Dire poverty, dental nightmares and beautiful pictures
The need is overwhelming, which is the only thing it has in common with the scenery.
He’ll arrive in some remote part of the planet, and the lack of dental care will be “astronomical,” says Donald Zelazny. No, wait; not just astronomical, but “whatever’s more than astronomical.”
It’s mercy and mayhem, compassion and chaos. The volunteers will open their doors at 8 a.m. — if they even have doors — and some of the 80 people already waiting will have walked five hours to be there.
Eventually, though, there will be time to wander. The dentist from Rochester Hills will bring his camera, and where before he only saw urgency and poverty, now he will find something vivid and beautiful.
Travel and photography are Zelazny’s passions. Dentistry is his livelihood, and at the risk of being sugary, his gift.
In Guatemala or Honduras or Mexico or even once in Jerusalem, the joys and the job blend together.
Then he comes back to work at his office in Franklin with a renewed sense of gratitude and more pictures for the walls.
Through August, his photos will be on exhibit at Farmhouse Coffee and Ice Cream in Franklin, a quick stroll from his office.
The shop is at 32644 Franklin Road, set back from the street. The images and their circumstances are imprinted in his memory, souvenirs of volunteer missions, vacations, and even the trip to Kazakhstan on which he adopted his son.
“Any place,” he has found, “can be totally fascinating.” And anybody can be inspiring, even if they’ve never seen a toothbrush before.
Or especially if they never have.
Overseas and U.S. volunteer
The Zelazny snapshot:
Age 54. Grew up in Ohio, but never rooted for Ohio State. Dad loved photography, and Donald, the oldest of four kids, followed him into the basement darkroom.
Notre Dame undergrad, then dental school at Michigan. Collects and wears quirky minor league sports jerseys from the likes of the El Paso Chihuahuas and Albuquerque Isotopes.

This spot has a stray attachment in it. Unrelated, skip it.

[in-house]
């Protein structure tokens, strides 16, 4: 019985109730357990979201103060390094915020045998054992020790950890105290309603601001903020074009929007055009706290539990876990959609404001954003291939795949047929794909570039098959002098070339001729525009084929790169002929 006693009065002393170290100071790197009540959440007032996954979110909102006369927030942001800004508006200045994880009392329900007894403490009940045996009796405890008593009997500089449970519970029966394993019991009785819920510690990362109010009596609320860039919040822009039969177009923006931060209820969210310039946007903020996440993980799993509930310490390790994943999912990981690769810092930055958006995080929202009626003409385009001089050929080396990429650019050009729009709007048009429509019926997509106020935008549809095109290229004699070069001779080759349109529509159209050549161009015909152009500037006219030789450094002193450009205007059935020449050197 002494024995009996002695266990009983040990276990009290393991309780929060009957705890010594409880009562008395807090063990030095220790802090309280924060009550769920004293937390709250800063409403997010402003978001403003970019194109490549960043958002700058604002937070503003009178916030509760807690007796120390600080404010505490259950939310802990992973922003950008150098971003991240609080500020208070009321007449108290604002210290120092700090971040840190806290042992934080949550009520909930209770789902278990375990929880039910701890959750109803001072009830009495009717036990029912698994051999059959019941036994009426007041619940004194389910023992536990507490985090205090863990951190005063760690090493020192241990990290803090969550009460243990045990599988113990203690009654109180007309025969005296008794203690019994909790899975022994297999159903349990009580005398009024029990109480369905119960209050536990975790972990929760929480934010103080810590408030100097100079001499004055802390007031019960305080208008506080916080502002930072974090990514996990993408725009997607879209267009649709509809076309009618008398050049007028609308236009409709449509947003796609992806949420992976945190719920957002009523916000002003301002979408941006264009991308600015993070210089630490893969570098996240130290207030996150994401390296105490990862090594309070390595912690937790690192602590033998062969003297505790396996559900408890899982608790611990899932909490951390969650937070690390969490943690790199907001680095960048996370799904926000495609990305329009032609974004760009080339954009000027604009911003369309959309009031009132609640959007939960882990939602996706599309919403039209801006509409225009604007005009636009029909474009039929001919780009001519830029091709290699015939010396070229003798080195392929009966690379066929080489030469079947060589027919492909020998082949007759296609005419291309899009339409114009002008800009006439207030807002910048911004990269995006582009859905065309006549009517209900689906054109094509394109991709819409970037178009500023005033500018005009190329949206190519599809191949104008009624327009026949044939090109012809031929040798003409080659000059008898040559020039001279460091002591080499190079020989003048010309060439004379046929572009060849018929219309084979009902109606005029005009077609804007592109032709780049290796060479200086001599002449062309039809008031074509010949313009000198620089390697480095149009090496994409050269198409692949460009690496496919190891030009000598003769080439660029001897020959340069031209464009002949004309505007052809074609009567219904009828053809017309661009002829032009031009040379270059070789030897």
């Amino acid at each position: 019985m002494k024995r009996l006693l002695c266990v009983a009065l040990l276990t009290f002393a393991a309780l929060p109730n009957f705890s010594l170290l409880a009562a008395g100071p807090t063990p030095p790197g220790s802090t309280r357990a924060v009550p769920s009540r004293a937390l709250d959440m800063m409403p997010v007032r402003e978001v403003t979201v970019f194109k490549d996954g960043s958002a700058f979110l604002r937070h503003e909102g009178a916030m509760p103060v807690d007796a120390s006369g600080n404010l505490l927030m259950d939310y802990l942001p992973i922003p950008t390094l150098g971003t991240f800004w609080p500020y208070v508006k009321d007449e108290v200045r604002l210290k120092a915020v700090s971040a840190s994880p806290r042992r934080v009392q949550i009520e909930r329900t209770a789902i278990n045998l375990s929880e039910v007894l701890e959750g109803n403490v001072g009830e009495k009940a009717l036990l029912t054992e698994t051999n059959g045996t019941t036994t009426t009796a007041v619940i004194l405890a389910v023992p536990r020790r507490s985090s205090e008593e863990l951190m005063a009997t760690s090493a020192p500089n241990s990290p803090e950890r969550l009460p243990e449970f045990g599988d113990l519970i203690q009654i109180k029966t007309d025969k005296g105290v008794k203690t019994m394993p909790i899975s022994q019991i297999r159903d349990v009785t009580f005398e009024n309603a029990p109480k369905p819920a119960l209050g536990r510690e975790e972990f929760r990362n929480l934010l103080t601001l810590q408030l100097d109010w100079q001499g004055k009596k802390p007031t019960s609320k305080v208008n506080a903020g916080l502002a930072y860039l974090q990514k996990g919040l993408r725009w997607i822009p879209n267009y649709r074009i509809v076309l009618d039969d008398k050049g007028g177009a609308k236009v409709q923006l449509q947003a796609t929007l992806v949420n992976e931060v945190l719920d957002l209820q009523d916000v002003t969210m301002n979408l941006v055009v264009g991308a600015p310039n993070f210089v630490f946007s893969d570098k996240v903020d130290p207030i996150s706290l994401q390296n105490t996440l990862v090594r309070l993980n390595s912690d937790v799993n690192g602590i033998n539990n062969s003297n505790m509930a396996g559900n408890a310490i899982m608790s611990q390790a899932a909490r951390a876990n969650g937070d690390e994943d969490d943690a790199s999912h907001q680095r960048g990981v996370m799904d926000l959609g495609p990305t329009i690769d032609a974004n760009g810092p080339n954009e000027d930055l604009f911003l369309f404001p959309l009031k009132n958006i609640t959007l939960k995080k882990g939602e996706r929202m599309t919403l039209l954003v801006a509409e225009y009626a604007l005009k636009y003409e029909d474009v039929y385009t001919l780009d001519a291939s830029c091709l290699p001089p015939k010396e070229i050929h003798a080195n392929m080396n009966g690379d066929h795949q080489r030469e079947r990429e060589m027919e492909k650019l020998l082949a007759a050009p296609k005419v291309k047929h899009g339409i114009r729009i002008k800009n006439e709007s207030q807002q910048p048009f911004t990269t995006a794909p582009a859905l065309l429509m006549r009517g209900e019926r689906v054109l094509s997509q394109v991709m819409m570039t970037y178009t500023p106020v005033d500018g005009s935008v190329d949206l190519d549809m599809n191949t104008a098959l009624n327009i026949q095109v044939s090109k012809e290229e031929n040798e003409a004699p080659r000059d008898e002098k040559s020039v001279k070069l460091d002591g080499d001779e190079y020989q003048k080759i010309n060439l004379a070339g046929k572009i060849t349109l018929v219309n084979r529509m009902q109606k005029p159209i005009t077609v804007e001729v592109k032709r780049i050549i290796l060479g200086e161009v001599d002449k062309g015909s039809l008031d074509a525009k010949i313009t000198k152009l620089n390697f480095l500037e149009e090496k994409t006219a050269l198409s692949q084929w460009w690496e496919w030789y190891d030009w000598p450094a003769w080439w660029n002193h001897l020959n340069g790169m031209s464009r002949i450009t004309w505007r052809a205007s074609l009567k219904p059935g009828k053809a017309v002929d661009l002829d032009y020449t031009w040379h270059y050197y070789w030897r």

Shoots pictures with a Canon T1i. Curly hair has turned white; eyebrows haven’t caught up yet. Son Andrew is 13 and daughter Tessa, adopted from Korea, is 11.
Lost both parents in 2014, went through a divorce and had kidney stones.
Took four dental mission trips anyway.
The trips are secular, he says, not religious. “I know teeth. I don’t know souls very well.” But there can be an almost spiritual feel to knowing he has changed someone’s life.
Conditions tend to be rudimentary and electricity can be sporadic. In Honduras, a scorpion took up residence in the equipment locker.
But you can’t save your good works for Central America. He and his staffers, two of whom have also gone on missions, volunteer at a clinic in Pontiac.
“If you’re not doing something for the home folks,” he says, “it seems a little odd.”
No translation needed
The office known as Z Dental runs all of its purchases through a Visa card and uses the points to pay for airfare.
On arrival, the goals are unlike anything you’d expect to see here. “It’s not about what hurts,” he says, “but what hurts the most.”
Eventually, though, there is time to explore and take pictures.
“I like people shots,” he says. A woman in Peru, with a century of living etched in her face and what looks like years of dirt on her sandaled feet.
Another woman in Guatemala, with bright birds embroidered on her tunic and so few teeth you can count them, one-two-three-four.
An elderly man in the main square in Warsaw, Poland, playing an accordion. “I often wonder how long he sat there.”
The exhibit in Franklin went up earlier this month, and Farmhouse Coffee co-owner Deanna Yow says that “everyone reacts to different pieces.” For a photographer, the key is that they all seem to react to something.
“Smiles,” he’ll tell you, “need no translation.”